Perhaps the only thing harder to believe than the existence of three crime procedurals about dogs committing robberies is that the Walt Disney Company had nothing to do with the pictures. Rather than being family-friendly romps, these pictures are dramas with comedic elements, and in fact the first one includes a bloody mauling—not exactly the stuff of normal G-rated fare. Although the Doberman movies aren’t particularly well-crafted, suffering from indifferent direction and weak acting, the scripts have a certain methodical quality. The people behind the series were producer David Chudnow and his son, TV-editor-turned-feature-director Byron Ross Chudnow, though the real credit should go to the various animal trainers involved in the series. While onscreen dog behavior is juiced through editing (thereby hiding from viewers offscreen commands and/or interludes between different stunts), the canines’ seemingly endless bag of tricks is impressive.
The first movie, The Doberman Gang, follows the exploits of career criminal Eddie (Byron Mabe), who wants a foolproof means of pulling heists. After watching security dogs take down invaders at a junkyard, he concocts the idea of training dogs to commit robberies. Eddie enlists the aid of Barney (Hal Reed), a U.S. Air Force animal trainer, by claiming that he wants to start a legitimate training business with Barney. After spending weeks training six Dobermans at a remote location alongside Eddie, Eddie’s girlfriend (Julie Parrish), and two of Eddie’s thuggish ex-con pals, Barney gets hip to what’s happening. Then the relationship among the conspirators starts to unravel in predictable ways. Attempts at wit in The Amazing Dobermans are anemic, such as naming the dogs after famous criminals (Bonnie, Clyde, Dillinger, etc.), and the songs played during dreary montages are truly terrible. Still, the lengthy heist scene is exciting simply because of novelty, and the Chudnows thrown in enough twists to keep things moving along.
Without giving away the ending of the first film, it’s enough to say that at the beginning of The Daring Dobermans, the dogs are on the loose, still carrying loot from the big heist. Law-enforcement officials and vigilantes search in vain for the animals, but working-stiff buddies Greg (David Moses), Steve (Charles Robinson), and Warren (Tim Considine) hit the jackpot. Greg uses an oscillator to create high-pitched frequencies in order to summon the dogs. Overcome with greed, the dudes decide to train the Dobermans for a new mission, even building a facility out in the desert. This attracts the attention of Billy (Claudio Martinez), a poor Native American youth who likes animals and, initially, doesn’t realize the men are planning a crime. The plot of The Daring Dobermans is even more outlandish than that of the first film, and the characterizations are just as thin. However, like its predecessor, The Daring Dobermans comes alive, somewhat, during the big heist. Further, the picture largely avoids the cute-kid stuff one might expect from the Billy storyline, opting instead to employ Billy as a mirror reflecting the awfulness of the lead characters. (The human ones, that is—the Dobermans, as always, are blameless.)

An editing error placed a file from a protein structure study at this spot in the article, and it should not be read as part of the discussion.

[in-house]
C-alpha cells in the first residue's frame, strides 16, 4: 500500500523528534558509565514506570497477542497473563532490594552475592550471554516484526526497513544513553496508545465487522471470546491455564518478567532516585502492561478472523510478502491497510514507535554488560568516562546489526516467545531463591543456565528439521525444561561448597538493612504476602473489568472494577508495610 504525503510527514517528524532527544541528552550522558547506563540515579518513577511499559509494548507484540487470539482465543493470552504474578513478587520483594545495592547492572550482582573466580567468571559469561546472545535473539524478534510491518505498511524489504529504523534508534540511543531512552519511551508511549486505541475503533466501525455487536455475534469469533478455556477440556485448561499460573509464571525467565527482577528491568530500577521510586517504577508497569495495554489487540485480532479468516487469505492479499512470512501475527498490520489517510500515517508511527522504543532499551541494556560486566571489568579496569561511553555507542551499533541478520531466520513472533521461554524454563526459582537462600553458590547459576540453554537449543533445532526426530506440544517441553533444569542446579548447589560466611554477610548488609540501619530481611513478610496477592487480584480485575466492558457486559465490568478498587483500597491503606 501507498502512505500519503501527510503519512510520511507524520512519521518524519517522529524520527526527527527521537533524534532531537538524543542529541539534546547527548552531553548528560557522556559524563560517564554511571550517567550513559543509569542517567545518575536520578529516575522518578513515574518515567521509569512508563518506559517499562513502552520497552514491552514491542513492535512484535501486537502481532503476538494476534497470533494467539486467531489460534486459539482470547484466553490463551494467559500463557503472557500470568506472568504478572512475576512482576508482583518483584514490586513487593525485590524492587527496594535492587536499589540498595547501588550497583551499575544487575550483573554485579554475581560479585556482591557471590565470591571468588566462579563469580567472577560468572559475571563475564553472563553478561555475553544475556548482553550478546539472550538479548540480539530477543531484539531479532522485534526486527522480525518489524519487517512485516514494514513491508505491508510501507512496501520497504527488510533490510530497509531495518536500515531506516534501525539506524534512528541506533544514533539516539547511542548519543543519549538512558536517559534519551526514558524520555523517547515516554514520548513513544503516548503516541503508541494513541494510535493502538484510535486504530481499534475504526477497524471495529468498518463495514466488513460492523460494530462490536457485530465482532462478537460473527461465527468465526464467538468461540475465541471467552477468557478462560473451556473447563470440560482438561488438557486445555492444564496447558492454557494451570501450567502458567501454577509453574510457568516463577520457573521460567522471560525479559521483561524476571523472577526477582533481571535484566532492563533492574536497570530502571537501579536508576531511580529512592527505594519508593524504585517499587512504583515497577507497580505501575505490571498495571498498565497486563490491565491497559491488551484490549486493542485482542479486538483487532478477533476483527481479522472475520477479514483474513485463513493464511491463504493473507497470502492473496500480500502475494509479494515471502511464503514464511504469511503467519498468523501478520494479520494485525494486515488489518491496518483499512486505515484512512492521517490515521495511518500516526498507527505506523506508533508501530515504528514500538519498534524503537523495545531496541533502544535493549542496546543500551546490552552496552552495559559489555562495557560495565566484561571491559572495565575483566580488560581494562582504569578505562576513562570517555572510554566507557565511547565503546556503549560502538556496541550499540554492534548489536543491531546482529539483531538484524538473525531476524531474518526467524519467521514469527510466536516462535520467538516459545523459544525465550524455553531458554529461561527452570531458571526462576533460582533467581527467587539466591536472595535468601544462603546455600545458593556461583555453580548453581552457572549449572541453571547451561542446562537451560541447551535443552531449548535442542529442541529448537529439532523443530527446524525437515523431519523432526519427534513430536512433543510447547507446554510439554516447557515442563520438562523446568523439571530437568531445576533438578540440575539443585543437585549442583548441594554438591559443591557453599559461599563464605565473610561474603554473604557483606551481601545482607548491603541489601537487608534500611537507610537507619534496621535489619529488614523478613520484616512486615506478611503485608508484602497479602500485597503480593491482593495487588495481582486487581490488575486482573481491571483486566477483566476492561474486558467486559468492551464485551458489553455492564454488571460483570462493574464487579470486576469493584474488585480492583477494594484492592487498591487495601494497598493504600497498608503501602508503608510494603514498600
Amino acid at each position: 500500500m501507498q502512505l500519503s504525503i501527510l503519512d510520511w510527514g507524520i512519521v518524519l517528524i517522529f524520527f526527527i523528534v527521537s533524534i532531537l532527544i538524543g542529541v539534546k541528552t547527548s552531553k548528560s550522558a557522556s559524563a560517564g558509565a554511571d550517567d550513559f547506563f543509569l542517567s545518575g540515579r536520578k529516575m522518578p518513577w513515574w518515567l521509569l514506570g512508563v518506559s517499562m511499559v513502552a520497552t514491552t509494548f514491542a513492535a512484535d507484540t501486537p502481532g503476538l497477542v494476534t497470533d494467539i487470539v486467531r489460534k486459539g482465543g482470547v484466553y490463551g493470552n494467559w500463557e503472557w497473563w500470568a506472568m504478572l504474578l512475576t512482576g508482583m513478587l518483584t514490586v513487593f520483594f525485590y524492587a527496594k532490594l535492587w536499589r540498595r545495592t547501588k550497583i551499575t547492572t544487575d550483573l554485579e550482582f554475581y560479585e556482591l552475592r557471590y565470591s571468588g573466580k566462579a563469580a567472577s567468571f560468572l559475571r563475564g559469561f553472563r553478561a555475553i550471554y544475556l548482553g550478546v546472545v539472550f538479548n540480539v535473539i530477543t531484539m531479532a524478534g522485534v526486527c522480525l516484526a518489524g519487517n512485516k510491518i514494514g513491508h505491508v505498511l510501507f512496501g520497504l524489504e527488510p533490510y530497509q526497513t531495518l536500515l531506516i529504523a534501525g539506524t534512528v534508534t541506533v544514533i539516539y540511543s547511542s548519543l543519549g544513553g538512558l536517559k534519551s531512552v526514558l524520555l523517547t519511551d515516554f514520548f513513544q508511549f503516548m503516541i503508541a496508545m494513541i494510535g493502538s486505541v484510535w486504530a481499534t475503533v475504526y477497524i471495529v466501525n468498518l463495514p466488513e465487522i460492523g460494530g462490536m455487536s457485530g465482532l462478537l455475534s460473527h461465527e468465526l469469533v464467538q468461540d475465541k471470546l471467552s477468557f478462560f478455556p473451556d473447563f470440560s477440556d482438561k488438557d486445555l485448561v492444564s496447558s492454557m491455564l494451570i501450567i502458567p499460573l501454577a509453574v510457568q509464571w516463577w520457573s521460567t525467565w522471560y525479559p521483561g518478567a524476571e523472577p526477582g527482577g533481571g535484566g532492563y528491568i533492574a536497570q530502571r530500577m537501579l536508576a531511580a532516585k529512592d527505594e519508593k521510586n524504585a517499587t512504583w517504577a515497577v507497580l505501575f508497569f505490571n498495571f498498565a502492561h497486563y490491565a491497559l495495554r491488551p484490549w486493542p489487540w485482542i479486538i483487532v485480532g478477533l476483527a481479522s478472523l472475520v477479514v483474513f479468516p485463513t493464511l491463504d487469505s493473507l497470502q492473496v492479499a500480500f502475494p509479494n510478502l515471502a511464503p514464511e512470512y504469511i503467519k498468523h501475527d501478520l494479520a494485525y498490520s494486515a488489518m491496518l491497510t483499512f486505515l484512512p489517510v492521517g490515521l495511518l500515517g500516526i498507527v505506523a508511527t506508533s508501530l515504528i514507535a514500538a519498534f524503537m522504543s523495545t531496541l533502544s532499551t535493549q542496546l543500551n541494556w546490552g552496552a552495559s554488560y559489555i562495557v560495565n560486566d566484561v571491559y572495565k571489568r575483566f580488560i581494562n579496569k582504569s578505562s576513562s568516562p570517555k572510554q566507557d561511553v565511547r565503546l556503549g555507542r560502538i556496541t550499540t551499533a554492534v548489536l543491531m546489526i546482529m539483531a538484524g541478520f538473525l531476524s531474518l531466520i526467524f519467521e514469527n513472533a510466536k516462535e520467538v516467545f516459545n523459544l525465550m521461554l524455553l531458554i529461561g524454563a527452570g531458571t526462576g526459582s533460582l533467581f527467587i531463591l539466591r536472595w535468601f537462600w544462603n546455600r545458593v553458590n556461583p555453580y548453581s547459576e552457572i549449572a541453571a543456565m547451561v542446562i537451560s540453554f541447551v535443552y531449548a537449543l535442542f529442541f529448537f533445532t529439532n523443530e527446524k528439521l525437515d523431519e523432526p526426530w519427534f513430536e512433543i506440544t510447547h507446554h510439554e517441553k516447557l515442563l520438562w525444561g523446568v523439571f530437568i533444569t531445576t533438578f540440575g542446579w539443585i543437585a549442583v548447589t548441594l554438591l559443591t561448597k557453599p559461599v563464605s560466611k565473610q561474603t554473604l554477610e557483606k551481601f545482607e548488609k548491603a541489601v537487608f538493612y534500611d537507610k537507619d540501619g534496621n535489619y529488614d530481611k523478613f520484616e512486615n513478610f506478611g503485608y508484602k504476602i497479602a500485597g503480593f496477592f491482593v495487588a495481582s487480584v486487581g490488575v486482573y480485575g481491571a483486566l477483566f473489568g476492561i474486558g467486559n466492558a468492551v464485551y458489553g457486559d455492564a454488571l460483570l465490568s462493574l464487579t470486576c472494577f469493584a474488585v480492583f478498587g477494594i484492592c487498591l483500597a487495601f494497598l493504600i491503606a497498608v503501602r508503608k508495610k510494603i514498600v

A jolt of star power wasn’t nearly enough to justify the existence of the next installment, The Amazing Dobermans. Rather than continuing the story of the previous films, The Amazing Dobermans casts five dogs as new “characters.” As for the two-legged cast, tanned and vapid James Franciscus stars as Lucky, a low-rent con man on the run from loan sharks. He’s rescued from attackers by kindly and religious Daniel (Fred Astaire), an ex-con who learned animal handling while in prison and now travels the country with his five dogs, hiring out the team for security work. Later, when Lucky befriends circus clown Samson (Billy Barty), Lucky recruits Daniel and his canines to form a new circus act. Concurrently, Lucky romances Justine (Barbara Eden), who performs a horse-riding act in the circus. All this stuff comes together in a convoluted heist/sting sequence. The Amazing Dobermans is the dullest of the three flicks, especially when composer Alan Silvestri scores montages with hideous disco/lounge jams, and the movie’s tepid light comedy is hard to take. Franciscus does his damnedest to sell the whole enterprise, Eden looks attractive in her spangly bikini costumes, and Astaire somehow retains his dignity. But seeing as how the “highlight” of The Amazing Dobermans is a dog performing a high-wire act, it’s clear the series had run its course—and then some.
Nonetheless, the talented canines returned in the made-for-TV flick Alex and the Doberman Gang (1980), again directed by Byron Ross Chudnow.
The Doberman Gang: FUNKY
The Daring Dobermans: FUNKY
The Amazing Dobermans: FUNKY